Research | Open | Published:
Assessment of body composition by air-displacement plethysmography: influence of body temperature and moisture
Dynamic Medicinevolume 3, Article number: 3 (2004)
To investigate the effect of body temperature and moisture on body fat (%fat), volume and density by air-displacement plethysmography (BOD POD).
%fat, body volume and density by the BOD POD before (BOD PODBH) and immediately following hydrostatic weighing (BOD PODFH) were performed in 32 healthy females (age (yr) 33 ± 11, weight (kg) 64 ± 14, height (cm) 167 ± 7). Body temperature and moisture were measured prior to BOD PODBH and prior to BOD PODFH with body moisture defined as the difference in body weight (kg) between the BOD PODBH and BOD PODFH measurements.
BOD PODFH %fat (27.1%) and body volume (61.5 L) were significantly lower (P ≤ 0.001) and body density (1.0379 g/cm3) significantly higher (P ≤ 0.001) than BOD PODBH %fat (28.9%), body volume (61.7 L), and body density (1.0341 g/cm3). A significant increase in body temperature (~0.6°C; P ≤ 0.001) and body moisture (0.08 kg; P ≤ 0.01) were observed between BOD PODBH and BOD PODFH. Body surface area was positively associated with the difference in %fat independent of changes in body temperature and moisture, r = 0.30, P < 0.05.
These data demonstrate for the first time that increases in body heat and moisture result in an underestimation of body fat when using the BOD POD, however, the precise mechanism remains unidentified.
Air-displacement plethysmography (i.e. BOD POD) has gained popularity among body composition researchers since its introduction in 1995. This is mainly attributable to the non-invasive test-procedure and the lack of technical expertise required compared to the traditional hydrostatic weighing procedure.
The BOD POD is a single fiberglass unit composed of two chambers. The test chamber accommodates the subject during testing and the reference chamber contains instrumentation for measuring changes in pressure between the two chambers . The operating principles of the BOD POD are detailed elsewhere [1–3]. Briefly, the volume of the test chamber is determined by pressure changes precipitated between the test chamber and reference chamber by a moving diaphragm mounted on the common wall between the chambers. The pressure ratio relationships between the chambers are inversely related and are characterized by Boyle's Law:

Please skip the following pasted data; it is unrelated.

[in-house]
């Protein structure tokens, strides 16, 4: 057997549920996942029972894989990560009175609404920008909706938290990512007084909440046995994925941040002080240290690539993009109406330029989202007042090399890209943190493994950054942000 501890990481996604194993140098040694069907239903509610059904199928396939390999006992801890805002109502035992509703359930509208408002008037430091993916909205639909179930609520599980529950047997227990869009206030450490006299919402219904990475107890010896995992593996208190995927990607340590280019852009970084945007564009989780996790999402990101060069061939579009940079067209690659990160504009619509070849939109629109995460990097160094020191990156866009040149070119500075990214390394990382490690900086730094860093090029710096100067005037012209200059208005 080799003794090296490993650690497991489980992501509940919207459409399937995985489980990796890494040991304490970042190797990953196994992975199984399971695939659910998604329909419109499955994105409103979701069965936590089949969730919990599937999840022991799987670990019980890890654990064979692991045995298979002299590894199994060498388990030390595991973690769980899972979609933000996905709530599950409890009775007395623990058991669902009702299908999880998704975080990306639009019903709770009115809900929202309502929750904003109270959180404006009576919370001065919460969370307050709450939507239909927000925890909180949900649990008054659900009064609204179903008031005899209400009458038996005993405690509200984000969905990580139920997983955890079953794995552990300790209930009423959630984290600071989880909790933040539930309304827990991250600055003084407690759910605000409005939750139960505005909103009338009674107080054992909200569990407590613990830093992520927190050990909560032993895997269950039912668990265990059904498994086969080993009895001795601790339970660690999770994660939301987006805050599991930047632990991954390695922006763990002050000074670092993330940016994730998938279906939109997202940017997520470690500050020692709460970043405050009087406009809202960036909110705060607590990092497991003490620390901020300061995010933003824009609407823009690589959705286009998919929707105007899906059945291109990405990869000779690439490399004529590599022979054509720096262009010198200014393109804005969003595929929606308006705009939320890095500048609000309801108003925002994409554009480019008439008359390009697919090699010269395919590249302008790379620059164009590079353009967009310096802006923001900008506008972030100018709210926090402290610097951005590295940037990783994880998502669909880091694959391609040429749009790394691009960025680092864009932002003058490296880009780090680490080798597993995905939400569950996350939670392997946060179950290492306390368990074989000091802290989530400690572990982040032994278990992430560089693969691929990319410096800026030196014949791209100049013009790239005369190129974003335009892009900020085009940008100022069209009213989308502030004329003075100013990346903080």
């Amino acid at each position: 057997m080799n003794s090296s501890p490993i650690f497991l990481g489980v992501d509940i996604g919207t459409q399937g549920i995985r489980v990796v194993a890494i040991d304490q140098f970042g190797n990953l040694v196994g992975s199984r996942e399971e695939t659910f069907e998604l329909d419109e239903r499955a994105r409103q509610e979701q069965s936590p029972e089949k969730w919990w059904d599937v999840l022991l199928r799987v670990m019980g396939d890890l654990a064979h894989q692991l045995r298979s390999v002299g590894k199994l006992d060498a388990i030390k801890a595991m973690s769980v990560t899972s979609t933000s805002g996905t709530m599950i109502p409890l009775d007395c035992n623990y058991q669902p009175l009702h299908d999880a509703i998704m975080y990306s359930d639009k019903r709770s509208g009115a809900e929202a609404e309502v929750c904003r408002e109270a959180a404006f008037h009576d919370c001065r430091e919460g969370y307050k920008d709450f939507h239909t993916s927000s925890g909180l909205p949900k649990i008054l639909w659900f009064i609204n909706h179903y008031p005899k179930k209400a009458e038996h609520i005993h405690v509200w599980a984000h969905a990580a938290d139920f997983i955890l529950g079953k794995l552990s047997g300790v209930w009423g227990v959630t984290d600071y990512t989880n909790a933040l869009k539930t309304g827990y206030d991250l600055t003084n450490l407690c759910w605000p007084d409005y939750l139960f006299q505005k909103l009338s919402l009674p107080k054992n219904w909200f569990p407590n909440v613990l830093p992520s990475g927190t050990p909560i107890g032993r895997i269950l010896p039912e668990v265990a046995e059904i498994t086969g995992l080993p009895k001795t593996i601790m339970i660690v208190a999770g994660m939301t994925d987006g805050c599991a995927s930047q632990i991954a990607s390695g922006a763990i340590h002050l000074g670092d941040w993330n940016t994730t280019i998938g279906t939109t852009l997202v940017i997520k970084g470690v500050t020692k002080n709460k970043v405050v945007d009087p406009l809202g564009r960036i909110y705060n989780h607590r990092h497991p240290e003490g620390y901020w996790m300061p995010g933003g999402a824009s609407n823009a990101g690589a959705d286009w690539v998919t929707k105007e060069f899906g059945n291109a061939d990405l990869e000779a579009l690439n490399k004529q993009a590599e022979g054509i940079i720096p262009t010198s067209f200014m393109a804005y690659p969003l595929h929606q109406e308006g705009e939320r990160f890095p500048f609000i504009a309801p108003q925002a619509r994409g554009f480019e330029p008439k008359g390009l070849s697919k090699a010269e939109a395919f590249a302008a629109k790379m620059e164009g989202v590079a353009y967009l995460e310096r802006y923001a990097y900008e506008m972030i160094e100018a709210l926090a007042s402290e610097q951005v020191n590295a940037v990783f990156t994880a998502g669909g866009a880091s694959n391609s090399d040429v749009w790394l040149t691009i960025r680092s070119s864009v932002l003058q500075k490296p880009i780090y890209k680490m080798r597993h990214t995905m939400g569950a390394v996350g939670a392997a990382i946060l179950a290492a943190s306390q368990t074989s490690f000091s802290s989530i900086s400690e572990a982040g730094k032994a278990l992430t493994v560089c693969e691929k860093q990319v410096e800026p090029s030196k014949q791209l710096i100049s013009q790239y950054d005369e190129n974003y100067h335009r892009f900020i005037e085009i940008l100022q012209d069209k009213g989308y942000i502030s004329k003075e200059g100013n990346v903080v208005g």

P1/P2 = V2/V1
where V1 and P1 are the volume and pressure prior to subject entry into the test chamber and V2 and P2 are the volume and pressure while the subject is in the test chamber. Therefore, subject body volume will equal the volume of the test chamber before subject entry less the test chamber volume with the subject present.
Because of difficulty maintaining isothermal conditions in the enclosed environment of the test chamber, the BOD POD functions under adiabatic conditions (i.e. air temperature is gaining/loosing heat), thus Poisson's Law more accurately characterizes the pressure volume relationship in the testing chamber:
P1/P2 = (V2/V1)γ
where V1 and P1 are the volume and pressure prior to subject entry into the test chamber, V2 and P2 are the volume and pressure while the subject is in the test chamber, and γ is the ratio of the specific heat of a gas at constant pressure to constant volume (1.4 for air) [4, 5]. Moreover, isothermal air present in the test chamber during a body volume measurement will result in an underestimation of body volume because isothermal air is more easily compressed (40%) than an equivalent volume of adiabatic air, resulting in a lower pressure output signal for a given body volume . There is one source of isothermal air (i.e. air in the lungs) and several sources that are "isothermal-like" (air trapped within the fabric of clothing and air trapped within hair on the head and body). Instructions and procedures have been recommended by the manufactures to correct and control for these sources of error [1, 6].
To avoid erroneous data the BOD POD manufacturers recommend that testing be conducted prior to exercise, that the subject be dry, and that the testing environments temperature remain stable . Strict adherence to these conditions can sometimes prove difficult when testing large numbers of subjects in a short period of time and when testing people who are perspiring or have an elevated temperature due to illness. In one study, BOD POD measurements were performed following hydrostatic weighing, which resulted in a regression that significantly deviated from the line of identity . However, other studies have reported significant differences when the BOD POD preceded hydrostatic weighing [9, 10]. Thus, the specific effect of elevated body temperature and body moisture (resulting from hydrostatic weighing) on BOD POD measurements needs clarification. An increase in body temperature and moisture could increase the quantity of isothermal-like air surrounding the skin. Therefore, the purpose of this study was to determine the effect of increased body temperature and moisture on BOD POD estimates of %fat, body volume, and body density. We hypothesized that an increase in body temperature and moisture would result in an underestimation of %fat. We also speculated that the increase in temperature, the increase in moisture, and total body surface area (BSA) would be positively associated with the magnitude of this underestimation.